studies of how patterns emerge in two-dimensional electron gases by way
of the quantum hall effect, spoke about how general relativity might "emerge"
at the edge of a black hole (for background see the online paper arXiv:gr-qu/0012094).
One purpose of the meeting was to promote freewheeling debate on all of
the above issues, including the role of human consciousness in the measurement
process. Young scientists were especially encouraged to engage in this
debate, for which scholarships were given for attending the meeting. In
fact a Young Researchers Competition was held for papers on quantum reality.
The joint winners, from among 64 entries, were Raphael Bousso from UC
Santa Barbara and Fotini Markopoulou-Kalamara from the University of Waterloo
At the heart of the meeting was the keynote speech by the always interesting
Anton Zeilinger (Vienna), who paid tribute to John Wheeler's many physics
insights. One of those ideas was a proposal for a "delayed choice"
experiment in which the dissipation of wavelike interference effects brought
about by the experimenter's efforts to determine which of several possible
paths a particle took in going toward a detector might be avoided by delaying
the observation of the path until the particle (or wave) had made its
mark. Zeilinger has carried out just such an experiment with entangled
photons in a setup he referred to as a "Heisenberg microscope."
Zeilinger mentioned another of his recent experiments, one in which carbon-70
molecules, in wavelike form, passed through a series of slits to form
an interference pattern. The C-70 molecules, however, were produced in
an oven at 900 K, and this warm birth imparted a diversity of vibrations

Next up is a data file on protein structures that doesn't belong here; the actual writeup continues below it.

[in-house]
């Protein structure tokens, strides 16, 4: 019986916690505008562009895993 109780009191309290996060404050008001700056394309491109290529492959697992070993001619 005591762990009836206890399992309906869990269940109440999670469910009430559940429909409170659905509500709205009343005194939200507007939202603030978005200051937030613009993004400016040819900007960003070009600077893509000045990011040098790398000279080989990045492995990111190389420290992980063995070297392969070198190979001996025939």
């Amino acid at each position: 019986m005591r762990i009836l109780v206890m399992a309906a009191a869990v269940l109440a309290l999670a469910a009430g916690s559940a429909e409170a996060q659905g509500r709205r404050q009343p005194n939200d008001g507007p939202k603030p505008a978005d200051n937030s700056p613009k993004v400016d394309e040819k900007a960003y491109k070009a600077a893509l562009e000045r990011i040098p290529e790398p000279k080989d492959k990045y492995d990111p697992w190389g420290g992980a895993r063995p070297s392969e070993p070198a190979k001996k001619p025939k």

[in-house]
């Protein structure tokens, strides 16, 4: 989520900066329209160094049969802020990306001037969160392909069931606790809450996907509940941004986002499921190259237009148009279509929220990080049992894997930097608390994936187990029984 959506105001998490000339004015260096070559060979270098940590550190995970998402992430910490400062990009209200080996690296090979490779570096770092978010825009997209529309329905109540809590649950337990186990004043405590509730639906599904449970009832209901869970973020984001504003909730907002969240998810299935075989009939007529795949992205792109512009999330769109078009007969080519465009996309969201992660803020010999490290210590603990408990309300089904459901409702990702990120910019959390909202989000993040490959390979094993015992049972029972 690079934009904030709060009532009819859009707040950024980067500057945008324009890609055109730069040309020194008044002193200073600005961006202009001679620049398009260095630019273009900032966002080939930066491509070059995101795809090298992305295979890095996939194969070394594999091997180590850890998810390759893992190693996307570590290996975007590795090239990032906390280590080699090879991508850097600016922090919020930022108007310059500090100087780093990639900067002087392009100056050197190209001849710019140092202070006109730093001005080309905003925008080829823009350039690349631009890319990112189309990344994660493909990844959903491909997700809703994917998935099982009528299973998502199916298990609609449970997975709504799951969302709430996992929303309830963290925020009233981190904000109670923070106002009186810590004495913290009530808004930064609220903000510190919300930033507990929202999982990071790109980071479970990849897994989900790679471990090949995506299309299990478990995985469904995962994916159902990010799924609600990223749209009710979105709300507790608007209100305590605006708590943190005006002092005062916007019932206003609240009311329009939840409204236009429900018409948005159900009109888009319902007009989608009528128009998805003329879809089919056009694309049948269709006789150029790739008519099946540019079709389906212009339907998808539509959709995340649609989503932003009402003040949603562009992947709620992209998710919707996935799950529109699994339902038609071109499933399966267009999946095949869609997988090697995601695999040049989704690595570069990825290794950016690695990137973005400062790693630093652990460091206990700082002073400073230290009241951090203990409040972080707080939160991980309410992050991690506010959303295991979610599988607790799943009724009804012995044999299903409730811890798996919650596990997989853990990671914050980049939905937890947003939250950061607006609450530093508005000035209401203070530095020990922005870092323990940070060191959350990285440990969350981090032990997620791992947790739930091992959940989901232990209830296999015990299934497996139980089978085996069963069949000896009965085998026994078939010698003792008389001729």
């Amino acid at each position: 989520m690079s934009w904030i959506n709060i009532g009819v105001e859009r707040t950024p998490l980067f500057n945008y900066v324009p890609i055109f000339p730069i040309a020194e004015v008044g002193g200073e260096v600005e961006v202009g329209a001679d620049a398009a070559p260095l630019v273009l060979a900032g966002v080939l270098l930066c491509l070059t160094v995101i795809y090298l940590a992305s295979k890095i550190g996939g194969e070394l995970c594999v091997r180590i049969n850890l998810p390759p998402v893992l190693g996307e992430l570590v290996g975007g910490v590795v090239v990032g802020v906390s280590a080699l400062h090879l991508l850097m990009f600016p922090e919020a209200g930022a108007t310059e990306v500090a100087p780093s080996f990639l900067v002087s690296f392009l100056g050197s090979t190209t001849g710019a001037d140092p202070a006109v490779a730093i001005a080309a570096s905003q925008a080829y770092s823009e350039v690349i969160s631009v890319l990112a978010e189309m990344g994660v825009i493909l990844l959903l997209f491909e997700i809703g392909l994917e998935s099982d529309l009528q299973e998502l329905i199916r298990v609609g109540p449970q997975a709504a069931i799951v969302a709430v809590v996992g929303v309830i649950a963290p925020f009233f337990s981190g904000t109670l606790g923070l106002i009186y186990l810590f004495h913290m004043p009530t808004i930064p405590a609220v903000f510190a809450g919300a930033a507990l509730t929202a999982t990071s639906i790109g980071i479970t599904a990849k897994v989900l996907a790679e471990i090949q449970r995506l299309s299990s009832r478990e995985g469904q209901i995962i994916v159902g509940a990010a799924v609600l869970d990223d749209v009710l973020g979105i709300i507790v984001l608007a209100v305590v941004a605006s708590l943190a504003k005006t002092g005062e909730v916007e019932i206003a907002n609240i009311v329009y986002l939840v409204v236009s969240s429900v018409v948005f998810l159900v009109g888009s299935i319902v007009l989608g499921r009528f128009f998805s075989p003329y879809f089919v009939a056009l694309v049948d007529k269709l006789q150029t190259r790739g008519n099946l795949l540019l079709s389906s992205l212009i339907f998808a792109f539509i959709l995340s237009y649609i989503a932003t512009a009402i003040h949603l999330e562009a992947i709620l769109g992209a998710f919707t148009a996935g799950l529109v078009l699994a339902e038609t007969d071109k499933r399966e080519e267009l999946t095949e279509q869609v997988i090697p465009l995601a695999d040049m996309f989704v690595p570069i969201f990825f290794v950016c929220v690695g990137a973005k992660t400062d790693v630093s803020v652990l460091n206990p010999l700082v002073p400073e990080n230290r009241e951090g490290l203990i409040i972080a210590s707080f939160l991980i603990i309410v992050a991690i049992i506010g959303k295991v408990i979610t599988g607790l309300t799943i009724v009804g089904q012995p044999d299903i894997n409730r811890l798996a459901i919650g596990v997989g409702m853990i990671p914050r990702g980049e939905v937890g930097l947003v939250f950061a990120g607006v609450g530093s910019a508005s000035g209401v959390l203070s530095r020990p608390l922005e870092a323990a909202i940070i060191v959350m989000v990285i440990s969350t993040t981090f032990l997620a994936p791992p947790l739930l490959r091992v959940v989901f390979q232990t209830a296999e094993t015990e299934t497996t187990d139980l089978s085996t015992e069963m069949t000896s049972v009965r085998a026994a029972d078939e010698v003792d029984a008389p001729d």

to the molecule, prompting it to shed an average of four or five photons
on its way through the apparatus. Why did this communication between the
molecule wave and its environment not result in decoherence and loss of
interference effects? Answer: the "size" of the photons was
much larger than slit spacing or the deBroglie (quantum) wavelength of
the molecule itself, and so the photons did not betray any "which-path"
information. Apparently a quantum system doesn't decohere if useful information
is not being passed along.
Zeilinger holds that quantum reality needn't seem so weird if only students
were exposed to the subject at an earlier stage. After all, we teach youngsters
that the Earth goes around the sun and not vice versa, even though the
sun seems to "rise" each morning. Could early instruction in
wave mechanics reduce schoolkids' (and adults') alienation from "quantum
weirdness"? Zeilinger thought that the time to start was in kindergarten.
He said someday he wanted to devise a game with slits and counters which
would show what happens when you turn interference off and on. He hadn't
thought of the details for the game but he knew there would be no math,
no equations, just demonstration.
Phillip F. Schewe
American Institute of Physics
One Physics Ellipse
College Park, MD 20740
301-209-3092, fax 301-209-0846